Exacerbating the aforementioned crises was the continual strike being waged by labor. Management, concerned by growing labor costs and inefficiency, eventually locked out many of its workers, operating only a skeleton schedule with a non-union workforce. It was against this backdrop that Indian Airlines ended the Night Air Mail Service, a service utilizing Nagpur in Central India as a hub to exchange mail between major Indian cities, after 24 years of continuous service. Additionally, all but two of the Vickers Viscounts were retired; all but ending the service run of India’s first true mass-transport aircraft. Eventually, Indian Airlines negotiated a new deal with its staff that kept wages flat while simultaneously making work rules and management-labor interactions more flexible.

With the labor situation stabilizing, Indian Airlines then moved to improve the financial performance of its operations. On February 1st 1974, fares were increased by 25% across the board; an action that was followed by the retirement of the last 30 Douglas DC-3s. The DC-3s had been present since the formation of Indian Airlines, and had served a variety of purposes; serving small dirt and gravel strips, performing airlifts and refugee flights, and acting as a quick substitution for Indian Airlines’ numerous aircraft losses. While fuel costs were certainly high with the DC-3s, the reliability of the aircraft was top-notch and no other aircraft could perform the DC-3’s exact function. This unique versatility was corroborated by the fact that upon the retirement of the DC-3s, 16 stations previously served by Indian Airlines were entirely closed down, as the Fokker Friendships could not reliably operate into these airports.

The dramatic sideshow of Indian Airlines’ regional operations sometimes overshadowed the fact that the carrier served a growing demand base on its trunk routes. Throughout the middle part of the decade, Indian Airlines re-grouped and stabilized, allowing it to take the bold and historic step of ordering 3 Airbus A300 widebodied aircraft in April of 1975. These aircraft would be used on Indian Airlines’ primary trunk routes, on which the 737s were regularly traveling full.
Recognizing that domestic demand in India was more about volume than premium business, Indian Airlines planned for the new Airbuses to be configured in a 278 seat all-economy class offering, with 33 inches of seat pitch. Even with demand booming however, widebody aircraft were very expensive to acquire and operate, so Indian Airlines smartly negotiated a deal with Airbus to reduce the price of the aircraft by a collective $2.4 million by shifting the manufacture of key ground service components to Indian factories.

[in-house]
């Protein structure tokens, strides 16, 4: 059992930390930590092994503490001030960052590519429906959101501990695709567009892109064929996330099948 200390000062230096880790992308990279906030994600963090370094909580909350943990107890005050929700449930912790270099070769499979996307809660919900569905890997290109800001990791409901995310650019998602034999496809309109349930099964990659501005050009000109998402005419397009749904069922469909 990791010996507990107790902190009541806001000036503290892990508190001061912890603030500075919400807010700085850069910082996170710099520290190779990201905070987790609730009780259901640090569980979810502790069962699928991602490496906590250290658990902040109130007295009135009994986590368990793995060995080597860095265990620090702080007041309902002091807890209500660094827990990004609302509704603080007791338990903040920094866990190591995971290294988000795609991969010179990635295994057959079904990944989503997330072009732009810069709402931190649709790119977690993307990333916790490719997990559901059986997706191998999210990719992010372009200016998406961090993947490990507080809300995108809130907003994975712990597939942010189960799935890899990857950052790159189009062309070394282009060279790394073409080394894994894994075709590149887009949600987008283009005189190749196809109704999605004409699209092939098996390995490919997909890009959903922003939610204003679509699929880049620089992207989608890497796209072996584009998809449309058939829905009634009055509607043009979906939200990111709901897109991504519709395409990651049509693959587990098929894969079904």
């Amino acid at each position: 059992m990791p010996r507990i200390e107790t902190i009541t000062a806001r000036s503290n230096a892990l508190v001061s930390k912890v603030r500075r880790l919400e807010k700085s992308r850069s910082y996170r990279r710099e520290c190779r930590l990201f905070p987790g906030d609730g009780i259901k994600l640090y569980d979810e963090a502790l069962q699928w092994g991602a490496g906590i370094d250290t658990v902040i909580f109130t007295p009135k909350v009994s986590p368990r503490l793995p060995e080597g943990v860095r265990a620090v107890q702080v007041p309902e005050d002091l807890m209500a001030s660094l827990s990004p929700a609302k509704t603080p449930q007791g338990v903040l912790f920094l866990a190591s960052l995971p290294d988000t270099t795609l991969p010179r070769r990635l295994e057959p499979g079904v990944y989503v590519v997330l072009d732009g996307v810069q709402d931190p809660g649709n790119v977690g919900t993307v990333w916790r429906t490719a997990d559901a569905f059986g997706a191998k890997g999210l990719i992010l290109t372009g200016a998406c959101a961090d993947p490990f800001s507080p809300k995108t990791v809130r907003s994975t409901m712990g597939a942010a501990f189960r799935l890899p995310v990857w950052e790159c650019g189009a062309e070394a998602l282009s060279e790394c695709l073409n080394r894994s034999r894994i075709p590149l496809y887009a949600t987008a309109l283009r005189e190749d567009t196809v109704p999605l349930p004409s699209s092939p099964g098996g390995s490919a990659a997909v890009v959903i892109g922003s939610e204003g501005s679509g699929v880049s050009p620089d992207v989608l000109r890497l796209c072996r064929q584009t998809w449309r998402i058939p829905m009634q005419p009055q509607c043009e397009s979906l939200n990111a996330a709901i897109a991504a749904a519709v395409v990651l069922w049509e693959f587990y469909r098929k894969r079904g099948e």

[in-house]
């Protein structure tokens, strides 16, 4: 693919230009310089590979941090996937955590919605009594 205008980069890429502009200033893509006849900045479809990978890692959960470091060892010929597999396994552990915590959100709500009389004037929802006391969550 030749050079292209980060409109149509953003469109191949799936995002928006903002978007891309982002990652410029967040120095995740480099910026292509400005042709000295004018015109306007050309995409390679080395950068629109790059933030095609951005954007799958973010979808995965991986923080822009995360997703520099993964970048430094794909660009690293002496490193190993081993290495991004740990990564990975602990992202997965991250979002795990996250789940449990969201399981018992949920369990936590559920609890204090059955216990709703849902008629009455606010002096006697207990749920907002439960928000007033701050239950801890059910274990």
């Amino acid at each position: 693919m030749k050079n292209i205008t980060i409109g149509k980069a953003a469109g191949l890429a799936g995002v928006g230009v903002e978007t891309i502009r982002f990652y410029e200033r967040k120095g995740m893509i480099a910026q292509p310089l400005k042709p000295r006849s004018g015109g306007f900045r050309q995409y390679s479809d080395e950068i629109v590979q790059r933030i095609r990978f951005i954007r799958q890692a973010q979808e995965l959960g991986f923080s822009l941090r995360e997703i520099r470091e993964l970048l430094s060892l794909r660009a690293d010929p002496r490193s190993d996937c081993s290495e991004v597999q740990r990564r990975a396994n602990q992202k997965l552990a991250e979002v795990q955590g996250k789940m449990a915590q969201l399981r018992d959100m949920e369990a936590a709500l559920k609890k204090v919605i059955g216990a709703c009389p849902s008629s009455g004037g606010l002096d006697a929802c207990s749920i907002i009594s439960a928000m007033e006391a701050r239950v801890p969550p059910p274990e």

Indian Airlines Airbus A300.

Indian Airlines Airbus A300.

External events caused the new A300s to be delivered much earlier than planned. In October of 1976, yet another Caravelle had crashed; causing the entire fleet to be grounded temporarily. Thus, Indian Airlines inaugurated service of the A300B-2s on December 1st of that same year, taking delivery of all 3 initial frames by mid January. These aircraft quickly began serving the Bombay-Delhi-Calcutta-Madras “diamond,” as well as Bangalore, stretching the 3 aircraft to their utilization limits. Loads were very good, consistently surpassing the 90% mark, and on-board service was upgraded a notch with more flight attendants per seat and a new selection of fine Indian cuisine.

Indian Airlines was primarily a domestic airline; with the vast majority of its flights operating within the confines of India’s 28 (+7) states. But given the fluid political situation of the Indian sub-continent; it was deemed better for Indian Airlines to provide air services to India’s immediate neighbors; namely Pakistan, Nepal, Bangladesh, Afghanistan, Burma, and so on. Keeping Air India on longer haul routes ensured that the valuable Air India brand was not tainted by unrest on the sub-continent. But for Indian Airlines, its international services were a point of pride, and so the carrier faithfully restored service to Karachi, Lahore, Dhaka, Kabul, and the like after every conflict. Given the state of the region’s other national carriers, such as PIA, Biman, and Ariana; Indian Airlines often represented the first step in normalized relations in the subcontinent. International operations grew in scale, albeit slowly, and by the end of the decade Indian Airlines was serving Dubai and Muscat in the Gulf.

Thus concludes Part 2 of the history of Air India. At this point I’d like to give a huge shout out to perhaps my best source; Airlines of Asia by R.E.G Davies. While I’ve certainly used other sources to write this piece; the basic events, and the idea for the story were both based on Mr. Davies’ book. R.E.G Davies is perhaps the greatest aviation historian of all time, and I encourage you all to find more of his books. It would be a great way to pay homage to his memory (Mr. Davies passed away on July 30th of this year).